Is the proposed U.S. Space Force necessary to our defense? No: It's another Trump idea that belongs on a Hollywood launch pad
Throughout the history of the republic, American presidents have come up with some rather cockamamie ideas and programs.
Gerald Ford's "WIN" buttons — "Whip Inflation Now" — comes to mind. And there was Richard Nixon's outfitting Secret Service guards at the White House in Prussian-style ceremonial uniforms. That silliness did not last very long. Harry S Truman and George H. W. Bush constructed horseshoe pitches on the White House grounds. Both were removed by their successors because neither Dwight Eisenhower nor Bill Clinton was into tossing horseshoes.
Although some money was spent on these presidential follies, none came even close in cost or absurdity as President Donald Trump's creation of a U.S. Space Force.
Despite the Space Force not being wanted by Secretary of Defense James Mattis and the Joint Chiefs of Staff, the Trump 2020 re-election campaign announced an online vote on a logo for the Space Force, which coincided with selling Space Force merchandise to fund the campaign.
A former White House Ethics Office director cried foul about merchandising Space Force items for Trump's re-election. That in itself deserves a belly laugh. When did Trump and his cronies ever pay attention to ethics?
In 2017, Mattis, in a letter to Senate Armed Forces Committee chairman John McCain, stated his opposition to Space Force. Mattis wrote that such an additional military service would create "additional organizational layers at a time when we are focused on reducing overhead and integrating joint warfighting efforts."
Trump, whose only experience in uniform was "playing army" at a private military school in New York, would have none of it. Mattis and the generals and admirals were overruled by the president. The Space Force was to be formed, and the military brass would just have to learn to like it.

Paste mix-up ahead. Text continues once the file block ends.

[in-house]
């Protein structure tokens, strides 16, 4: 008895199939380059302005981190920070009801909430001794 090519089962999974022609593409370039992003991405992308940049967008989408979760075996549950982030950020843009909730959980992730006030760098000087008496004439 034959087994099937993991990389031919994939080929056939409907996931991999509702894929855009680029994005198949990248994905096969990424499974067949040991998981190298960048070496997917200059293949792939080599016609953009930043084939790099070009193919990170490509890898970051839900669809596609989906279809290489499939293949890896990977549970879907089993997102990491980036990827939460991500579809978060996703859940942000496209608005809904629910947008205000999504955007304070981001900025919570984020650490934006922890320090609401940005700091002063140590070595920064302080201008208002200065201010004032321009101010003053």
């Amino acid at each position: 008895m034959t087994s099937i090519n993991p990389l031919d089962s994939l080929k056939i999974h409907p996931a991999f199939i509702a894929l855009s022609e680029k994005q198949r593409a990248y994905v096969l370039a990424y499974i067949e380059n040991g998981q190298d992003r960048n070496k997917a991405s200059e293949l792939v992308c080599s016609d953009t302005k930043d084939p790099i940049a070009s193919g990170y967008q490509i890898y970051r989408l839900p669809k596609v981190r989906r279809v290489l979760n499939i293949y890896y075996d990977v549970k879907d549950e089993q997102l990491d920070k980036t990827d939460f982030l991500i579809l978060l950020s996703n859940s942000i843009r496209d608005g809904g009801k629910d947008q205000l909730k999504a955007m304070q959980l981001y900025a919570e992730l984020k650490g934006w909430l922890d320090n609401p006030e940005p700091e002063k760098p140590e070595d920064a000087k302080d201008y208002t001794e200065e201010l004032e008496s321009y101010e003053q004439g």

It appears that the only officials who boost Space Force are Trump and Vice President Mike Pence. Funding for Space Force did not even make it into the National Defense Authorization Act for fiscal year 2019.
The U.S. Air Force, which has had responsibility for space defense ever since the days of President Ronald Reagan's own stroll down "dumb idea lane" with the "Star Wars" anti-ballistic missile system, is fuming over the creation of Space Force, seeing it as a professional slap in the face.
While Trump sees space as the next battlefield for the U.S., American and foreign diplomats are alarmed. They point to the 1967 Outer Space Treaty, signed by the United States, the Soviet Union and the United Kingdom during the height of the Cold War. This treaty specifies that space and celestial bodies, including the moon, Mars, and the asteroids, are to be explored and exploited by the treaty signatories for peaceful purposes only.
Signatories agreed "not to place in orbit around the Earth any objects carrying nuclear weapons or any other kinds of weapons of mass destruction nor install such weapons on celestial bodies or station such weapons in outer space in any other manner."
The 1967 treaty ushered into being an entirely new legal construct, known as space law, which deals with everything from orbiting man-made satellites to potential mining on the moon and asteroids.
Trump's Space Force upends the treaty, the legal structure that surrounds it, and portends a future of military confrontation, not cooperation, among our planet's nations in outer space.
As millions of Americans go without health and nursing home care and as repairs to the country's crumbling infrastructure are sorely needed, now is not the time to invest in some campy sci-fi movie extravaganza like Space Force.
It should be tossed into the presidential trash heap, along with Ford's WIN buttons, Nixon's Prussian uniforms, and Truman's and Bush's horseshoes.
Wayne Madsen is a leading progressive commentator from Valrico, Fla.